DT388GMCSF, a fusion toxin composed of the NH2-terminal region of diphtheria toxin (DT) fused to human granulocyte-macrophage colony-stimulating factor (GMCSF) has shown efficacy in the treatment of acute myeloid leukemia. However, the primary dose-limiting side effect is liver toxicity. We have reproduced liver toxicity in rats using the rodent cell-tropic DT-murine GMCSF (DT390mGMCSF). Serum aspartate aminotransferase and alanine aminotransferase were elevated 15- and 4-fold, respectively, in DT390mGMCSF-treated rats relative to controls. Histologic analysis revealed hepatocyte swelling; however, this did not lead to hepatic necrosis or overt histopathologic changes in the liver. Immunohistochemical staining showed apoptotic cells in the sinusoids, and depletion of cells expressing the monocyte/macrophage markers, ED1 and ED2, indicating that Kupffer cells (KC) are targets of DT390mGMCSF. In contrast, sinusoidal endothelial cells seemed intact. In vitro, DT390mGMCSF was directly cytotoxic to primary KC but not hepatocytes. Two related fusion toxins, DT388GMCSF, which targets the human GMCSF receptor, and DT390mIL-3, which targets the rodent IL-3 receptor, induced a less than 2-fold elevation in serum transaminases and did not deplete KC in vivo. In addition, DTU2mGMCSF, a modified form of DT390mGMCSF with enhanced tumor cell specificity, was not hepatotoxic and was significantly less toxic to KC in vivo and in vitro. These results show that DT390 mGMCSF causes liver toxicity by targeting KC, and establish a model for studying how this leads to hepatocyte injury. Furthermore, alternative fusion toxins with potentially reduced hepatotoxicity are presented.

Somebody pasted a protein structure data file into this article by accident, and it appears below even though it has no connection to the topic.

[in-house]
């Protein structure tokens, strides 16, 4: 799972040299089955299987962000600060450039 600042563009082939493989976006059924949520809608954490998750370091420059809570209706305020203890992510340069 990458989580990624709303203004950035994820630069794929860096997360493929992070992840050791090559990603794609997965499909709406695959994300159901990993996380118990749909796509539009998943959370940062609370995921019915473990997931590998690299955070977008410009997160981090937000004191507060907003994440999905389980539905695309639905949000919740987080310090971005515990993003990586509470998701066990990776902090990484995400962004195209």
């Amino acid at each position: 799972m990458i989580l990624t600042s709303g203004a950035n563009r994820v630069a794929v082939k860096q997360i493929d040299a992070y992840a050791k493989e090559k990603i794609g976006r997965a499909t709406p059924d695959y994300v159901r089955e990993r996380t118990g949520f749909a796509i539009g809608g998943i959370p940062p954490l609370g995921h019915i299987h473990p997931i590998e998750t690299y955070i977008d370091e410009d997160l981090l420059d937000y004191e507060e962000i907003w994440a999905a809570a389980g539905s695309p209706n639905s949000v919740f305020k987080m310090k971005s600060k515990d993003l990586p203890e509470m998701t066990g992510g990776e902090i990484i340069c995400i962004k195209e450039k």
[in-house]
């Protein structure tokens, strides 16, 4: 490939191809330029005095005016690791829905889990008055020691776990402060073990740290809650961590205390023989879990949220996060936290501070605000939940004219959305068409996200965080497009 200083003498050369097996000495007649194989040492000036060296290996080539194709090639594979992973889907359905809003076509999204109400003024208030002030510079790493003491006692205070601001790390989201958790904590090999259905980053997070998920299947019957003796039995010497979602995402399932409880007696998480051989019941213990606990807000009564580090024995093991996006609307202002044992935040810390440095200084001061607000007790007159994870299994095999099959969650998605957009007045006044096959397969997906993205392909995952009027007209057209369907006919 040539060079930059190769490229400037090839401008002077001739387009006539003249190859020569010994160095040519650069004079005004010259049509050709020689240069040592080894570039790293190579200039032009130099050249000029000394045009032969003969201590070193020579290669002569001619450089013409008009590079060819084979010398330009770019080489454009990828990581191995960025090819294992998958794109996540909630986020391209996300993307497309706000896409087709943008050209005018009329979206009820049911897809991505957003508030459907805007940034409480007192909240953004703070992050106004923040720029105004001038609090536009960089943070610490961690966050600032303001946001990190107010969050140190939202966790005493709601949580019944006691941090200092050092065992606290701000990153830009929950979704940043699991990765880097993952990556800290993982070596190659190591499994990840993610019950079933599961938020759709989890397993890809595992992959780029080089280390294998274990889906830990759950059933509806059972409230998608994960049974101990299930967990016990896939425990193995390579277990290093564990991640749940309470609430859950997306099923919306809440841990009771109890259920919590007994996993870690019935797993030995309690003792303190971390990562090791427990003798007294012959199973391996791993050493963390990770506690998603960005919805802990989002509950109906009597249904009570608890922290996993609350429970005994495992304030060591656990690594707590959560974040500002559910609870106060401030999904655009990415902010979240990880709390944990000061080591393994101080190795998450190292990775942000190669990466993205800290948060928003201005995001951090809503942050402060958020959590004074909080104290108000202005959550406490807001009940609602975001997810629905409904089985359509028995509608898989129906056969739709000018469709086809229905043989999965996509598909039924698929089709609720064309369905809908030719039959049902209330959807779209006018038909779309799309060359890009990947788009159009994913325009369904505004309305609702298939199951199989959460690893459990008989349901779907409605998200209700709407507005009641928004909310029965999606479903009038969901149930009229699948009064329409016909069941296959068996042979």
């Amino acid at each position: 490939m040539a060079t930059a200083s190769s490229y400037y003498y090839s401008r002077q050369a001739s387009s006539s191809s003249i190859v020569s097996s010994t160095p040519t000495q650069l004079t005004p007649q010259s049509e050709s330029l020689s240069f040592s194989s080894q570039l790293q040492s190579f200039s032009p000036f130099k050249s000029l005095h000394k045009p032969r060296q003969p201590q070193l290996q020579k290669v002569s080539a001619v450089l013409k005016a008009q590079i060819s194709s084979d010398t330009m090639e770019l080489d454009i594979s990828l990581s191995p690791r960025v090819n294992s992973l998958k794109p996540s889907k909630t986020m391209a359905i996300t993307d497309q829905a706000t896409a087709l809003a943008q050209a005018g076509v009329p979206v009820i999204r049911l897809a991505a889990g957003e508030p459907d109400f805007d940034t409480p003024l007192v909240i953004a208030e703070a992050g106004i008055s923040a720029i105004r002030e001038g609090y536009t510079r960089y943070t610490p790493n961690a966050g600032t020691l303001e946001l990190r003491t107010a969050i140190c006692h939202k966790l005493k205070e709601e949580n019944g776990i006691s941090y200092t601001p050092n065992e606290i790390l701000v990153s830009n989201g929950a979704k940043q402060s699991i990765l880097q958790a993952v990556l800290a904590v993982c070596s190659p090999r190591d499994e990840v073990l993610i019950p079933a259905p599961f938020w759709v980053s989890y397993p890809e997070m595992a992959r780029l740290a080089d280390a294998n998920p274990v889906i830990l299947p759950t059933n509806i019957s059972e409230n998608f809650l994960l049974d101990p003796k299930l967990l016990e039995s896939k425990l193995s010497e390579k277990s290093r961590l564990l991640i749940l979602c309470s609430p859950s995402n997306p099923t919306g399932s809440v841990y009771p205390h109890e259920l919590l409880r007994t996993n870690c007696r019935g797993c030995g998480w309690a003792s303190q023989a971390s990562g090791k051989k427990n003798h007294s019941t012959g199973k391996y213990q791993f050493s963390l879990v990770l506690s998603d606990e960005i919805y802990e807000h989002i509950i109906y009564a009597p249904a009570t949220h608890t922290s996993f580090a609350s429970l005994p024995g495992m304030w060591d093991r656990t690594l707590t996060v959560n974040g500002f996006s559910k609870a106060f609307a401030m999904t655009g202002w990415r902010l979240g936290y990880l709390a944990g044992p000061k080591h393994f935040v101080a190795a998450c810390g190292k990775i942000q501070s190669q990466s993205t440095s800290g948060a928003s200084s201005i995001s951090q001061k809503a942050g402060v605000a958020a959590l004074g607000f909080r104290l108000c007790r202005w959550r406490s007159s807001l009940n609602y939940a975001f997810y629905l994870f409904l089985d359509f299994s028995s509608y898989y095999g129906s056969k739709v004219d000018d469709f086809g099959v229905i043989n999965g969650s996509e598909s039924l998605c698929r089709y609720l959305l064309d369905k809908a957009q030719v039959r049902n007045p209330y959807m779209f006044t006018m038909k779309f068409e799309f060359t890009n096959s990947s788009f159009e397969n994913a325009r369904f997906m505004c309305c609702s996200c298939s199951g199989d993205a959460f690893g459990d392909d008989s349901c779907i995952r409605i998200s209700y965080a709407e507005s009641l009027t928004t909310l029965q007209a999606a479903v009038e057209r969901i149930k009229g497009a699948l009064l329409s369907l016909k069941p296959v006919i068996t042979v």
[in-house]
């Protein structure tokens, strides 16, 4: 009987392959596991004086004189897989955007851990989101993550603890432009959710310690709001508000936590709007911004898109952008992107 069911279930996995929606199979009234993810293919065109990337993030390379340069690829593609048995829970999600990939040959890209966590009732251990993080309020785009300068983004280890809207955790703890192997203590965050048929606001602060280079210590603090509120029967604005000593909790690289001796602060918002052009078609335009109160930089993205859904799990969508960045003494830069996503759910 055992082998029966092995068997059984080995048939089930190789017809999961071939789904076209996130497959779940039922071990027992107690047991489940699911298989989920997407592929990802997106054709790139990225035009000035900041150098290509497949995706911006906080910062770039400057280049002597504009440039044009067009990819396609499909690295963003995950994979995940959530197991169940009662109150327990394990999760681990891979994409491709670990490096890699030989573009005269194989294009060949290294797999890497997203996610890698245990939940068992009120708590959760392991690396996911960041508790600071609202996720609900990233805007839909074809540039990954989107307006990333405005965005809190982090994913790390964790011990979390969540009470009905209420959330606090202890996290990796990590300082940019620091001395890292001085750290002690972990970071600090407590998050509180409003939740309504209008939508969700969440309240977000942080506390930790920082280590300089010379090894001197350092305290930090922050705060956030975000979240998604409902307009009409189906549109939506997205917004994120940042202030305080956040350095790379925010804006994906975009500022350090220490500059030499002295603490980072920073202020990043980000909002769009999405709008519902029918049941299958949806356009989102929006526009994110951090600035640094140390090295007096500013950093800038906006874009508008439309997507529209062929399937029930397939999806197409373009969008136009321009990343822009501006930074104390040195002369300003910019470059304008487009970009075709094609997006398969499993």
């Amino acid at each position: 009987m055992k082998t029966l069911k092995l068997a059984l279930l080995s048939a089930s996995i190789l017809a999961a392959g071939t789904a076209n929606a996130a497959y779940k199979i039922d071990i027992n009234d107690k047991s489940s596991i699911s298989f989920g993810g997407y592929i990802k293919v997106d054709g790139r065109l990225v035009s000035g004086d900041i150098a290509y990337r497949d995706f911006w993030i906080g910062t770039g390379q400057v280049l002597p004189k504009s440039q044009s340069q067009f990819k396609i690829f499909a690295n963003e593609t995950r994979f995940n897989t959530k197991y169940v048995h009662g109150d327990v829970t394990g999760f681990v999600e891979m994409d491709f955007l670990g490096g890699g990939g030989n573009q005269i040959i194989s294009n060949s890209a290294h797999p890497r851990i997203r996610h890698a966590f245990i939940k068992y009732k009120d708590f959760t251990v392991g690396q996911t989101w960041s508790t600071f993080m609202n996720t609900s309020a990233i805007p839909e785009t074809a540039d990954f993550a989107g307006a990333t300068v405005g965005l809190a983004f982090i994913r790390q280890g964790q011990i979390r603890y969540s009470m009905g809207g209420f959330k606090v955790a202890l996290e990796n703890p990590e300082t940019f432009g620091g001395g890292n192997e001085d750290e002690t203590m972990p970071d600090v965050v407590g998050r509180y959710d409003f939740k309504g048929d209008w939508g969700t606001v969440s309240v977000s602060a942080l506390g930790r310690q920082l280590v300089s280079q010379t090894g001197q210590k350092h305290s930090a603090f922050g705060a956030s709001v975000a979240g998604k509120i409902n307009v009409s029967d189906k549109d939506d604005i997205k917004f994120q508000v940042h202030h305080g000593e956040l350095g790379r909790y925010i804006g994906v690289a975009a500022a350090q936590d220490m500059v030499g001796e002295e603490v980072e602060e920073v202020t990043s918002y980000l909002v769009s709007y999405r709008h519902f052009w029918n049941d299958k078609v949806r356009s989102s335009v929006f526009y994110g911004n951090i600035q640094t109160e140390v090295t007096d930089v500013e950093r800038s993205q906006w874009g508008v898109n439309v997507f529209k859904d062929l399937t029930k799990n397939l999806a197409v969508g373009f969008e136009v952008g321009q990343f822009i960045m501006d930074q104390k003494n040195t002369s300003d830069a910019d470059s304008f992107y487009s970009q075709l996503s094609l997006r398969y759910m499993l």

|Original language||English (US)|
|Number of pages||9|
|Journal||Molecular Cancer Therapeutics|
|State||Published - Dec 2004|
ASJC Scopus subject areas
- Cancer Research